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John Furlong arrives at the B.C Supreme Court in Vancouver, British Columbia on June 15, 2015.

Former Vancouver Olympics CEO John Furlong defamed freelance journalist Laura Robinson by portraying her as a cruel activist who had contempt for male authority figures and tried to extort money from him, Ms. Robinson's lawyer told a court in his closing argument.

But Mr. Furlong's counsel countered that his client was only responding to a false and incendiary attack, calling a story Ms. Robinson wrote about him "irresponsible journalism," and arguing that "if you're going to dish it out, you better be prepared to take it."

A B.C. Supreme Court judge heard the closing arguments in the defamation case on Friday. She reserved her decision and did not indicate when it will be delivered.

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Ms. Robinson sued Mr. Furlong over his response to a September, 2012, newspaper article that alleged he abused students when he was a physical-education instructor at Immaculata Roman Catholic Elementary School in Burns Lake, B.C., in 1969-70.

At the time it was published, Mr. Furlong said the article showed a lack of due diligence. He also accused Ms. Robinson of having a vendetta.

Ms. Robinson has alleged Mr. Furlong also implied she tried to extort him.

Bryan Baynham, one of Ms. Robinson's lawyers, told the court that statements Mr. Furlong made from September, 2012, to December, 2013, "were defamatory both in their literal meaning and in their inferential meaning."

Mr. Baynham said those statements fall into three categories. He said Mr. Furlong described Ms. Robinson as an activist instead of a journalist, said she brought a complaint to the RCMP on behalf of someone she interviewed when she did not, and implied she tried to extort money from him in exchange for not publishing the story.

Mr. Baynham said the extortion allegation was the most serious and that Mr. Furlong had many opportunities to set the record straight, but did not. Mr. Furlong has denied he was referring to Ms. Robinson when he publicly said he had been told a payment would make the matter "go away."

John Hunter, one of Mr. Furlong's lawyers, said Mr. Furlong is entitled to a defence of qualified privilege, meaning he was allowed to respond to an attack against him as long as he was not malicious. He said Mr. Furlong's goal was to protect his reputation and his family, not to harm Ms. Robinson.

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Mr. Hunter said the work of responsible journalists is important and needs protection, but that this case is about irresponsible journalism.

Mr. Hunter argued it was fair for his client to refer to Ms. Robinson as an activist. He said Ms. Robinson has been described as such by several publications and has not taken issue.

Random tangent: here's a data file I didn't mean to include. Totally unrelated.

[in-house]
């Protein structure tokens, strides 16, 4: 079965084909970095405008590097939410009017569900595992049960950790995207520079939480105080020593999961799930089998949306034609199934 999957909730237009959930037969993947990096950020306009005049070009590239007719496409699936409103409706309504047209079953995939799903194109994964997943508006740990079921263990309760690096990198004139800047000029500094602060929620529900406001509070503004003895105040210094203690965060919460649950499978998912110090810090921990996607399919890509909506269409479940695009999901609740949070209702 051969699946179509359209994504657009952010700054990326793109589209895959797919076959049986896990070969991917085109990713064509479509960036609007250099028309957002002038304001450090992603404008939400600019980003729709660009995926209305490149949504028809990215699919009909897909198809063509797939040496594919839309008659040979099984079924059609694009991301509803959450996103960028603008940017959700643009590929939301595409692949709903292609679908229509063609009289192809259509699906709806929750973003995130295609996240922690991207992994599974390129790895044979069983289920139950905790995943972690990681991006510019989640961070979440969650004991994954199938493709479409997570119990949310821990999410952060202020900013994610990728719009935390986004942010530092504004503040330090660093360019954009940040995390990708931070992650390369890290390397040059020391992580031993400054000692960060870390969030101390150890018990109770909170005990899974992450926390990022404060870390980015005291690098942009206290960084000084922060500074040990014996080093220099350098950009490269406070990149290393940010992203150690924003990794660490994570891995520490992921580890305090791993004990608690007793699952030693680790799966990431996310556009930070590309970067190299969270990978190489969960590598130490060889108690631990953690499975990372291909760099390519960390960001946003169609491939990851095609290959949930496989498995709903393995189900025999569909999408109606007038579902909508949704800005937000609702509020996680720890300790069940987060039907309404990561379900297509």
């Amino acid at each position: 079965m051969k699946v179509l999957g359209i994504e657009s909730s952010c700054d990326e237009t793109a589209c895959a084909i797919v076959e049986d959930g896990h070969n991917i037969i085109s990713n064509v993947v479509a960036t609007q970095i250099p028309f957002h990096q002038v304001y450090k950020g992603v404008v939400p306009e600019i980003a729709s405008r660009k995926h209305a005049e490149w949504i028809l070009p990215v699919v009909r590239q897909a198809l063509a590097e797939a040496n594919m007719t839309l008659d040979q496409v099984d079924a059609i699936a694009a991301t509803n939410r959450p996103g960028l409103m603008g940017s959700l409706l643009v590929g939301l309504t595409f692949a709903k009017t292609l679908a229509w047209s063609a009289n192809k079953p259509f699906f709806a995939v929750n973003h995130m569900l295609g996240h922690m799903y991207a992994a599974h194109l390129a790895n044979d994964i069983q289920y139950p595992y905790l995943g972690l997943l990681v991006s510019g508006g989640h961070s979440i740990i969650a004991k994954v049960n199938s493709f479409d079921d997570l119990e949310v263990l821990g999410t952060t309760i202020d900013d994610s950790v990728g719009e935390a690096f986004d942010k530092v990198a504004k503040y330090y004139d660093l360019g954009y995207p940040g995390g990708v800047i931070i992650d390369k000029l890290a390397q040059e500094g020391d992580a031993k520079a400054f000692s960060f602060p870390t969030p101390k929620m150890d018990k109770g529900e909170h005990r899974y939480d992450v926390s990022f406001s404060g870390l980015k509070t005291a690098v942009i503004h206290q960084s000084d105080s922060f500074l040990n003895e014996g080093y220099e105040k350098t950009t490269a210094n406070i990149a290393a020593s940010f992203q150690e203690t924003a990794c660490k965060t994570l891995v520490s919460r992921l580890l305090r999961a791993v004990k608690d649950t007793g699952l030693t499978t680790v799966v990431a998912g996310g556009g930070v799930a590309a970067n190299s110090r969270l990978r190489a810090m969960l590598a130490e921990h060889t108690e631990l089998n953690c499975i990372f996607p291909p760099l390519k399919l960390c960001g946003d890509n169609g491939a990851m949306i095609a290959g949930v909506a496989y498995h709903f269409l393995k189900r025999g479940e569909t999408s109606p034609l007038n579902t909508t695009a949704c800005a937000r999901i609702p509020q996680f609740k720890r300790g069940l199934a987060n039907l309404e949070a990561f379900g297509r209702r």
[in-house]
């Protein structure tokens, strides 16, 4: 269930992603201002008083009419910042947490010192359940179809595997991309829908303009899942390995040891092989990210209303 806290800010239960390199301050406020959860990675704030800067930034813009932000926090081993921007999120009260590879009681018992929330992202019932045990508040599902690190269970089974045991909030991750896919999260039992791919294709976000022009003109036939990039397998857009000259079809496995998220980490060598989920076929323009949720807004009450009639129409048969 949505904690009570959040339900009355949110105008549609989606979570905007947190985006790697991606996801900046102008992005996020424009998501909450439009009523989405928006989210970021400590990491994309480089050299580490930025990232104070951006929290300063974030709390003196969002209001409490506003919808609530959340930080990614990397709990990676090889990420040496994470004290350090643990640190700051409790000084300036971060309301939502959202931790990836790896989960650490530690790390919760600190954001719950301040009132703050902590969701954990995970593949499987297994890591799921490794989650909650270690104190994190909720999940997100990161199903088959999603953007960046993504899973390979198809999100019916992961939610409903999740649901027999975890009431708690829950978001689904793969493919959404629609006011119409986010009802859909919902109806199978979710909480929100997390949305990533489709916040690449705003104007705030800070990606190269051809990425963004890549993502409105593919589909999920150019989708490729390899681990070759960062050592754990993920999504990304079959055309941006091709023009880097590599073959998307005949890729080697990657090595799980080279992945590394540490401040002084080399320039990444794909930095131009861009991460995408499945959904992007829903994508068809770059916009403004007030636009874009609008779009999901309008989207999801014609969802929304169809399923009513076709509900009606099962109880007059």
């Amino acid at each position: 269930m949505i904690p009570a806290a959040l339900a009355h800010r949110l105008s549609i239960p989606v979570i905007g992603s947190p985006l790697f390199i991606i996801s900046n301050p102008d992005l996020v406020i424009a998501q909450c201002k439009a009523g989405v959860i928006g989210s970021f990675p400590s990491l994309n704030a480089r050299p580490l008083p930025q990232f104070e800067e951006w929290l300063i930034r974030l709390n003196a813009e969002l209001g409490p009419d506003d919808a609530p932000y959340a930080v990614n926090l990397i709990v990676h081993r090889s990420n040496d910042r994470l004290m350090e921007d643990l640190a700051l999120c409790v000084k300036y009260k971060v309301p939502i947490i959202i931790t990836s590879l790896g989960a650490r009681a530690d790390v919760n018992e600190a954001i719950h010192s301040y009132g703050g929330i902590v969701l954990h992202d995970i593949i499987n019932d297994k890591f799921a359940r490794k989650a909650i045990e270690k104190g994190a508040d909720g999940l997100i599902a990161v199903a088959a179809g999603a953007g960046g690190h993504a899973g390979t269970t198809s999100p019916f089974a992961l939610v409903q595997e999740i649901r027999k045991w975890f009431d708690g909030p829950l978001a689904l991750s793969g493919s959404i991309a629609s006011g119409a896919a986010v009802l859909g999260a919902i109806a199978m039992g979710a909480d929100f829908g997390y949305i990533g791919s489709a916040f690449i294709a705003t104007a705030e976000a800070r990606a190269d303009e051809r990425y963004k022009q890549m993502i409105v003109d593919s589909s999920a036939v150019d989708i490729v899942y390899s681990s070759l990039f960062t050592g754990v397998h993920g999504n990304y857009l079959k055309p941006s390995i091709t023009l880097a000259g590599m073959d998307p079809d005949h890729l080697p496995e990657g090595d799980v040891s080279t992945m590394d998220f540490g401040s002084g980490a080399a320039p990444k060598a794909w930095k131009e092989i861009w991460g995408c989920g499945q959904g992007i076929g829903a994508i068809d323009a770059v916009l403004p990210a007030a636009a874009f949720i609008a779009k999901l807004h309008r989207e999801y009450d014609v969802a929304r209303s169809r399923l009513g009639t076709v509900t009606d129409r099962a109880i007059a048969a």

Mr. Hunter went on to say it was similarly fair for Mr. Furlong to claim Ms. Robinson filed a sex-abuse complaint with the RCMP on behalf of someone she interviewed. He said Ms. Robinson may not have walked into the RCMP office, but she "encouraged and pressed" the woman to file the complaint.

Mr. Hunter accused Ms. Robinson of a sustained, unrelenting attack against his client that continued for more than a year after the article was published. He asked Ms. Robinson in cross-examination if Mr. Furlong was one of the male authority figures in sports that she liked to criticize. Ms. Robinson has written extensively about women in sports and questioned why they do not hold more power in international organizations.

The story about Mr. Furlong was published in the weekly newspaper Georgia Straight. A shorter version ran in the Anishinabek News. The Georgia Straight story mentioned only allegations of physical abuse, while the Anishinabek News story included an allegation of sexual abuse.

RCMP investigations into physical and sexual abuse concluded without charges.

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Mr. Hunter alleged Ms. Robinson turned to the Anishinabek News after it became clear the Straight would not publish the sex-abuse allegation. He said she was "desperate" for it to surface.

Mr. Baynham argued that Mr. Furlong should not be able to use qualified privilege as a defence because he was not attacked. If Mr. Furlong is allowed to use qualified privilege, Mr. Baynham said, his statements were not reasonably appropriate and showed "reckless disregard for truth."

Mr. Baynham argued that Mr. Furlong was motivated by malice, which defeats defences of qualified privilege and fair comment.

He said Mr. Furlong had many opportunities to respond through his lawyer before Ms. Robinson's work was published, but did not.

Mr. Baynham said a ruling against Ms. Robinson could mean "open season" on freelance reporters and have a chilling effect that would leave information vital to the public interest unpublished. He said his client is entitled to special, general, aggravated, and punitive damages.

Mr. Hunter said Ms. Robinson's case should be dismissed with costs.

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Ms. Robinson testified earlier in the case and said she was shocked by Mr. Furlong's response to her work. She has said her story was deeply researched, pointing to the fact she had eight sworn affidavits.

Mr. Furlong testified he and his family have suffered greatly since Ms. Robinson's work was published. He said he was humiliated and essentially became a recluse.

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